Giving feels good! Really, it does.

By Patrick Slattery

"Helping others takes countless forms, from giving money to charity to helping a stranger dig his car out of the snow, and springs from countless motivations, from deep-rooted empathy to a more calculated desire for public recognition.” This begins a 2009 Harvard Business School study entitled “Feeling Good about Giving: The Benefits (and Costs) of Self-Interested Charitable Behavior (Anik, Aknin, Norton, Dunn). Does giving make the donor feel happier? Do tax breaks and public recognition promote giving or undermine the intrinsic quality of giving?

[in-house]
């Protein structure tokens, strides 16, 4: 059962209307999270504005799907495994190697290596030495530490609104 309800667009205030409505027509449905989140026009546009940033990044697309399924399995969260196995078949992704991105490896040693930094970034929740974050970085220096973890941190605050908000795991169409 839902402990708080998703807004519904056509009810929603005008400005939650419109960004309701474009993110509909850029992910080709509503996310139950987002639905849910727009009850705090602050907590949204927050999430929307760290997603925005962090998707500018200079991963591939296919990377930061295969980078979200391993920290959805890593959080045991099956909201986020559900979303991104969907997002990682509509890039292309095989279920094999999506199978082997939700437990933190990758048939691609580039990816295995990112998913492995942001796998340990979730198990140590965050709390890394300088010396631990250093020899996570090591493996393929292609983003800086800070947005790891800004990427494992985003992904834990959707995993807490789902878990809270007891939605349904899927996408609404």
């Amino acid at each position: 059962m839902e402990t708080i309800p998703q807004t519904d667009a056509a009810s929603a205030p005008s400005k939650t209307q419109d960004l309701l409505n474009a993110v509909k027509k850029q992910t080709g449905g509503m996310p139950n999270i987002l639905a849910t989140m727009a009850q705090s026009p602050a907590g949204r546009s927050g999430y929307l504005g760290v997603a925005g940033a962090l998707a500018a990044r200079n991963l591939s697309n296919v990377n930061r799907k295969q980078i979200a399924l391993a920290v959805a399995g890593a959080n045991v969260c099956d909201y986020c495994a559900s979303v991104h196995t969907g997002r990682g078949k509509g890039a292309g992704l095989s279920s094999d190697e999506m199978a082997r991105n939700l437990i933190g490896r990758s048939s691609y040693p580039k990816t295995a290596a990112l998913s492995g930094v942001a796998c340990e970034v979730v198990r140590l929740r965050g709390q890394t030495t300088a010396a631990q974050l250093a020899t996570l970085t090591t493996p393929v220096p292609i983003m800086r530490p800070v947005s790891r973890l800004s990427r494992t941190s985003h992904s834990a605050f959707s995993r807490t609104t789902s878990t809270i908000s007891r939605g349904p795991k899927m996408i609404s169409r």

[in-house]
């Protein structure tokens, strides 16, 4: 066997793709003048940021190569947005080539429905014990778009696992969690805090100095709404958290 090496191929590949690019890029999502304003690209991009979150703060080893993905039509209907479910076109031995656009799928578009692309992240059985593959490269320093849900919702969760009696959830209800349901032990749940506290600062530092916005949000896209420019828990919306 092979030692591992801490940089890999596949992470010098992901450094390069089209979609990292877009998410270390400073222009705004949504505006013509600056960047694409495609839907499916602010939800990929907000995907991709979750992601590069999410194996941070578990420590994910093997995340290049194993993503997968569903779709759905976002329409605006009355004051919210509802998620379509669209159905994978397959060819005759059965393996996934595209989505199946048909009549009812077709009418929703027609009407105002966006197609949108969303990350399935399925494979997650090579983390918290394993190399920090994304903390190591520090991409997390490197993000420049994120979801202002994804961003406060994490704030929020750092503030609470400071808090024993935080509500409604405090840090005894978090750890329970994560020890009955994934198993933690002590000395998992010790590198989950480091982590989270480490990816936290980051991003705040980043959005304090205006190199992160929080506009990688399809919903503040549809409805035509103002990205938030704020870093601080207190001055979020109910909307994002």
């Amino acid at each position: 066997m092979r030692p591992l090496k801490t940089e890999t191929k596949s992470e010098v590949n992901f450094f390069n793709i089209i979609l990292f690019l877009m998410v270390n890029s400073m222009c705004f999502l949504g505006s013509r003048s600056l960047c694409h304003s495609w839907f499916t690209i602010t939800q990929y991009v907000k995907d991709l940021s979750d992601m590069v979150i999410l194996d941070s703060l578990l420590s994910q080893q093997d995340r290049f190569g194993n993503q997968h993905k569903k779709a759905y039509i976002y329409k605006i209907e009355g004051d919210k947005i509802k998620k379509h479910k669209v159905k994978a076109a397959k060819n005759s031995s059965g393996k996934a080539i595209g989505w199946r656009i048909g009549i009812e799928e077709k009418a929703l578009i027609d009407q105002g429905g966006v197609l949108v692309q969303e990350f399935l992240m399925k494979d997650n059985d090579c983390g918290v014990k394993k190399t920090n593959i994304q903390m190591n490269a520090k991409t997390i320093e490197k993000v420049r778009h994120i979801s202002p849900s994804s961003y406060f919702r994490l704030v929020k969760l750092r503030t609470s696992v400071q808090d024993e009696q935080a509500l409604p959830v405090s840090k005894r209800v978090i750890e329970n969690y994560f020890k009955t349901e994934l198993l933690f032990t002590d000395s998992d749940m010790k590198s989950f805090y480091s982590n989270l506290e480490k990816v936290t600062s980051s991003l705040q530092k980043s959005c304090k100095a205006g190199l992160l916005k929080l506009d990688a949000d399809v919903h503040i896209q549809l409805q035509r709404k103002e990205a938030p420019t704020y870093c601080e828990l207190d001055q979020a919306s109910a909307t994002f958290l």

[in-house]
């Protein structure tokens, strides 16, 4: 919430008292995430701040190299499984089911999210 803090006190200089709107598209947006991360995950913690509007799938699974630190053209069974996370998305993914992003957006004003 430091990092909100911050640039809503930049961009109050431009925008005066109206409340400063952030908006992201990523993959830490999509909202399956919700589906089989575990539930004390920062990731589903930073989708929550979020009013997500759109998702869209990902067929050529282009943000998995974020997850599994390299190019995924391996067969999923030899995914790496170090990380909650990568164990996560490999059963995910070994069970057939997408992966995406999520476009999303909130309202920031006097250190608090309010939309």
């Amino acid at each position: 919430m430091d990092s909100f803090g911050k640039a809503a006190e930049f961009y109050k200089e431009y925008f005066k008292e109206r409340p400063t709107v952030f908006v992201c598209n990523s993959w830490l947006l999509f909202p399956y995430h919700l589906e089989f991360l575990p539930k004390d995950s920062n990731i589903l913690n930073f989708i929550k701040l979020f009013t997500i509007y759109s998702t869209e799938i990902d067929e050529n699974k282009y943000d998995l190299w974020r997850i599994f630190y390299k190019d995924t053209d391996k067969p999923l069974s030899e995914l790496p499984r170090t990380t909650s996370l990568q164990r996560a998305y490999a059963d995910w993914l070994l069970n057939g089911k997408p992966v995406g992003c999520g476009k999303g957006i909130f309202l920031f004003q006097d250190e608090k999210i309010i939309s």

Experimental studies as far back as 1972 (Isen and Levin) demonstrate that happier people give more to charity and people in need. Altruism is spurred on by the giver’s own sense of competence and the positive mood that results from their personal successes. These happy donors tend to have a more optimistic outlook on life and feel that their contributions to charity make a difference in the lives of those impacted. Supporting a cause that resonates with the donor also keeps that person up to date and educated on issues of social injustice. Giving to charity can strengthen the donor’s spiritual life, especially where their faith places a high value on good deeds (www.life.gaiam.com). The powerful sense of their community impact also drives donors to volunteer more. Research supports that volunteering enhances the happiness experienced by the donor (Batson, 1987; 1991) and can lead to further helping behavior. Comparatively, feelings of sadness, when elicited by images of suffering and pain, heighten empathic emotions in the donor and can also enhance giving. The stories of our KidsPeace children are often heartbreaking. From physical and sexual abuse at the hand of a family member to extreme poverty, educational failures and mental health struggles, our kids face enormous challenges. When people see the pain in the eyes of the children we serve, they want to help, they want to give and they want to make a positive impact on their lives.